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Member of the European Parliament: “Georgian Tobacco Control Law is inconsistent with the EU Tobacco Directives”

Since the introduction of new regulations on tobacco control in Georgia, the discussion has not yet been suspended and presumably it will last for a long time. Even now the Parliament is considering amendments to the new law, and almost every time it has to adjust to newly appointed “unfulfilled articles”.

At the initial stage it was mentioned that, the amendments should have been interpreted in a manner consistent with EU directives, however the media and the part of the specialists noted that Some of the articles of Georgian Tobacco control law do not correspond to EU Directives.

CBW had an interview with the member of European Parliament, Andrejs Mamikins regarding the Law of Georgia on Tobacco Control.

– How would you assess the implementation of the EU-Georgia Association Agreement? What are the key achievements? Challenges that need to be addressed by the Georgian Authorities?

– The implementation of the AA in Georgia has shown much better results than in other associated countries. Georgia has undertaken substantial reforms for the successful implementation of AA, and has significantly approached the acquis of the EU. European path is now even enshrined in the Constitution, and I believe this will allow us strengthen cooperation on many issues. Georgia has shown good capacity of EU funds absorption. I positively assess the ministerial reforms in Georgia and the gradual introduction of fully-proportionate parliamentary elections system.

Some challenges related to the reform of judiciary and human rights standards still have to be addressed. The Association Agenda inevitably has to take account of the legacy of the previous governments Georgia has had since its independence in 1991. Georgia still has to complete the institutional capacity-building to have at the same time strong and flexible administration. Therefore, this Report does not only contain the assessment of the achievements, but provides concrete recommendations for further work. To keep good path in the matter of association I took care that the report contains the call to provide more expertise assistance to Georgia in the following years.

Furthermore, We would like to draw your attention to the new Tobacco Control Law of Georgia. According to the Article 356 of the  EU-Georgia Association Agreement, Georgia undertakes the responsibility to approximate its legislation to the EU legislation and international health agreements. According to the study, that was prepared by the NGOs and Business Association, Tobacco Control Law (TCL) that entered info force on May 1, 2018 is not in line with the EU TPD. Moreover, according to experts, out of 41 articles of the TCL, 36 (Articles) do not correspond to the EU TPD.

Could you please share with us your opinion? Should Georgia harmonize its TCL with the EU TPD?

– In my opinion, health and safety issues should be among top priorities for Georgia as a part of its engagement in strengthening the well-being of people.

Georgia became part of the WHO Framework Convention on Tobacco Control on 15 May 2006. Since then, the process of legislative improvement in this field had been quite slow, until 1 of May 2018 when Georgia started to introduce the new comprehensive tobacco control law which was welcomed by the WTO Convention Secretariat. In addition, Georgia is one of the 15 countries participating in FCTC 2030 project.  Even though some provisions of the new law in Georgia were postponed till 2022, I believe that this has been a real quality leap for Georgia in this field.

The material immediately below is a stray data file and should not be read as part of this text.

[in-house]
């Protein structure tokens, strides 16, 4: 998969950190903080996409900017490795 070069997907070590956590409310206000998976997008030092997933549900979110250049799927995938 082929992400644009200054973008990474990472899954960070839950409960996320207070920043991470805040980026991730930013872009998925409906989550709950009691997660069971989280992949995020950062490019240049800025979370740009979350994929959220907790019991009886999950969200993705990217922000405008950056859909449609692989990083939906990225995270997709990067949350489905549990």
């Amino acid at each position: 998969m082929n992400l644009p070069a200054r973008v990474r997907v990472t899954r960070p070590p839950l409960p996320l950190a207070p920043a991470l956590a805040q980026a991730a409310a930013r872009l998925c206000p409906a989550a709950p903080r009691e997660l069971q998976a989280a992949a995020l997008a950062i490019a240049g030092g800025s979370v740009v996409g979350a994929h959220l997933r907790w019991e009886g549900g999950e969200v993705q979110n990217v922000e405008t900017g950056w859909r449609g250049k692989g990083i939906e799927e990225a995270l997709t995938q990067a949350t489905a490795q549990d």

In its attempt of legislative harmonization with the EU, Georgia needs to take the measures to comply with both EU’s Tobacco Product Directive and Tobacco Tax Directive. While there is good progress on compliance with the latest, the first Directive should be better transposed into Georgian legislative system.

– Does the EU TPD stipulates the differentiation of regulatory approach of electronic cigarettes versus regular cigarettes and novel tobacco products?

– EU Tobacco Product Directive makes clear definitions of both products that Georgia also would need to consider. In my view, the definitions are the starting point of a correct application of law, and they should correspond to the new market realities. Electronic cigarettes should not be considered the same way as tobacco products, since e-cigarettes represent completely new product and therefore, require different definition. Currently, nicotine-delivery devices are classified and regulated as tobacco products in accordance with the Law of Georgia on Tobacco Control. They should be subject to the same control and restriction provisions, however their sale should be regulated in a different ways, in accordance with the EU TPD.

– According to the Official Statistical information of the Revenue Service of Georgia, illicit trade has been increased significantly during last two years. What would be your suggestion to Georgian Authorities in regard with introducing effective mechanisms in the fight against illicit trade?

– Georgia would need to increase the efficiency of implementation of the current law and fight the phenomenon of tobacco black market that can disturb fair competition and lead to enormous costs to the state in terms of health issues. Georgian authorities would need to increase control of the shops and platforms that make available tobacco products. This is one of the elements of fighting corruption and counterfeiting that make Georgian economy lose important economic benefits.